Russia is using mercenaries to intimidate anyone looking into its activities in the Central African Republic—and pro-Russia disinformation campaigns are going viral in the country.
ABUJA, Nigeria—Journalists and citizens in the Central African Republic (CAR) have increasingly become targets for Russian mercenaries in the country, according to an investigation by The Daily Beast.
Eyewitnesses to Russian aggression in CAR say the violence has continued since the 2018 killings of three Russian journalists who were investigating the local activities of the Wagner Group, a mercenary outfit tied to a close friend of Russian President Vladimir Putin. And coordinated pro-Russia social-media disinformation campaigns have popped up to defend the mercenaries and circulate lies about rival peacekeepers from Western nations.
A violent civil war has raged in CAR, one of the world’s poorest countries, since 2013 when a mainly Muslim rebel coalition called Séléka took control of the capital, Bangui, and toppled the government. In response to rebel uprising and looting, Christian vigilantes began a bloody ethnic cleansing of the country’s Muslim minority. The UN imposed an arms embargo on CAR in December 2013 in response to widespread human-rights abuses and established a peacekeeping mission, but much of the fragile nation remains controlled by rebel fighters (who now call themselves ex-Séléka) and Christian militants, who battle each other for control of territory and rich natural resources.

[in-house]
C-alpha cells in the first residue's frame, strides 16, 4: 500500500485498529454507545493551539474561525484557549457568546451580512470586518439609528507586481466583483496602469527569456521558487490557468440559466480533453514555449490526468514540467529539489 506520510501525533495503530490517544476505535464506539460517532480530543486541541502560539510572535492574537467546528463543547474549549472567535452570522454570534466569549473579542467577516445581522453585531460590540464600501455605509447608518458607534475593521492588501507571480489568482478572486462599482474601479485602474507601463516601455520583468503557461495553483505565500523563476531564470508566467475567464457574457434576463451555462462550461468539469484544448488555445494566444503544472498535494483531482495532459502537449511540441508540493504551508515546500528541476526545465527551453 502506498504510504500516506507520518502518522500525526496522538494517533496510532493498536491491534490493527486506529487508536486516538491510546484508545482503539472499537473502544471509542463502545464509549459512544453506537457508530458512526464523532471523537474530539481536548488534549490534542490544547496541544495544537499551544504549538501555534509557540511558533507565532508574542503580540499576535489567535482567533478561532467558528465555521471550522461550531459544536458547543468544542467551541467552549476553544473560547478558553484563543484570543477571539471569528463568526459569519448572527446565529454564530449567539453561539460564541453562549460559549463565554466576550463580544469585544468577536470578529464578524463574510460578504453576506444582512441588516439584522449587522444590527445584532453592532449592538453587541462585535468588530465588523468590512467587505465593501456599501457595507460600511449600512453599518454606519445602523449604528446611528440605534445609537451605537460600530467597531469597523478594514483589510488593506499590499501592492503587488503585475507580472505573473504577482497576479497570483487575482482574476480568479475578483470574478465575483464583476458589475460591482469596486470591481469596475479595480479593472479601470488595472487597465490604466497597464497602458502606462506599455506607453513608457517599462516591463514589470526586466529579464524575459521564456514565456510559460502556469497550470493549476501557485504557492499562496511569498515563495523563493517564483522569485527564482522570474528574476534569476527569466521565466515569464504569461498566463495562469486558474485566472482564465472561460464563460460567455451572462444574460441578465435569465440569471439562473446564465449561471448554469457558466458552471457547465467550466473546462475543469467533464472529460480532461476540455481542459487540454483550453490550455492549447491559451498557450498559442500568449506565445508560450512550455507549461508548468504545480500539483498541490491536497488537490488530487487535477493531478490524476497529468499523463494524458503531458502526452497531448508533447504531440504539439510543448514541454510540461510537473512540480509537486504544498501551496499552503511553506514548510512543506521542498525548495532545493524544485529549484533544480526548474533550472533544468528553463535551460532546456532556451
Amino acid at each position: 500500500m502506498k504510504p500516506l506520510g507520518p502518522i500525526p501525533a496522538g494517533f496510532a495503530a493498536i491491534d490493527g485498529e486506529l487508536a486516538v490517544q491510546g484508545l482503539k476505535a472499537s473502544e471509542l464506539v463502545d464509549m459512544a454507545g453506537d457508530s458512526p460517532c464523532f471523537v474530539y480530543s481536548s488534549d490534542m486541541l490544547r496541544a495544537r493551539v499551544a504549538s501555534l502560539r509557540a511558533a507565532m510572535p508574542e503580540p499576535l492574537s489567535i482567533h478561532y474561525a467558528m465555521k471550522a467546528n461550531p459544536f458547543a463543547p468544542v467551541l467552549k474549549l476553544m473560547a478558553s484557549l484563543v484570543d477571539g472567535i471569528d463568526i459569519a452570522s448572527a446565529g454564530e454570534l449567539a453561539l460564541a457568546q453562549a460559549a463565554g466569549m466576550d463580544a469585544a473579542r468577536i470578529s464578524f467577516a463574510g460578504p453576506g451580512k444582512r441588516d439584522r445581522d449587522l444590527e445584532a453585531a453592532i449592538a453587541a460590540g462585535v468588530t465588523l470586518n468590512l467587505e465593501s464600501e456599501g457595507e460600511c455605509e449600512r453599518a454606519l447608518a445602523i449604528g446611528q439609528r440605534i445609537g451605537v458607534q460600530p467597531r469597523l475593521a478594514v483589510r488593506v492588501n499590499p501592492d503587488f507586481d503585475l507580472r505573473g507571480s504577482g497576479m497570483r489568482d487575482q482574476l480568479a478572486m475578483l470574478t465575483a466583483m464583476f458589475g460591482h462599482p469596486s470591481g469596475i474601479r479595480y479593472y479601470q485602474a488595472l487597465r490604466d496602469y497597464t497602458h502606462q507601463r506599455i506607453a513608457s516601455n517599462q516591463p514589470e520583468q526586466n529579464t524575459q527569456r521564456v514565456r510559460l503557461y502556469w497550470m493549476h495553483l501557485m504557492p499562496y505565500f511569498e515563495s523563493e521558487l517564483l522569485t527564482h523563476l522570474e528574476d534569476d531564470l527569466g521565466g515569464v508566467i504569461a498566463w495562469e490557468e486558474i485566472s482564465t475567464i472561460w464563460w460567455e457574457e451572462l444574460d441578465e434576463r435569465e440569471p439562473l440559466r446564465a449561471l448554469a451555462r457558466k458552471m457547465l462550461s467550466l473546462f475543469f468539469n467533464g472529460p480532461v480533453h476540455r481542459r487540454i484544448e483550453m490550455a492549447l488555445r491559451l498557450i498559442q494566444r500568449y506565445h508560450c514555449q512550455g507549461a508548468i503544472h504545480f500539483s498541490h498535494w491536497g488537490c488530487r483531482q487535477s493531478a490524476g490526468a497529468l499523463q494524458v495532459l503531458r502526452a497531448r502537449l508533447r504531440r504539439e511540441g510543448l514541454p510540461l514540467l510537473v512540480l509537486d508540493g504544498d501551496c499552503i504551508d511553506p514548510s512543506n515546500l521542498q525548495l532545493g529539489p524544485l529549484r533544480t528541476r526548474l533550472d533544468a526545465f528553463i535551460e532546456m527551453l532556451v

In 2016, former prime minister Faustin-Archange Touadéra was elected president of the country, but just as he was about to settle into office, the former colonial power France—which had sent troops to the country in late 2013 in an effort to prevent violence between the religious militias—ended its military mission in the troubled nation. Touadéra then turned to Russia for help in strengthening his country’s military and overturning the UN arms embargo. The Kremlin accepted the request, but not without the African nation agreeing to allow Russia to explore its natural resources. (The UN approved a Russian training mission to CAR in 2017.)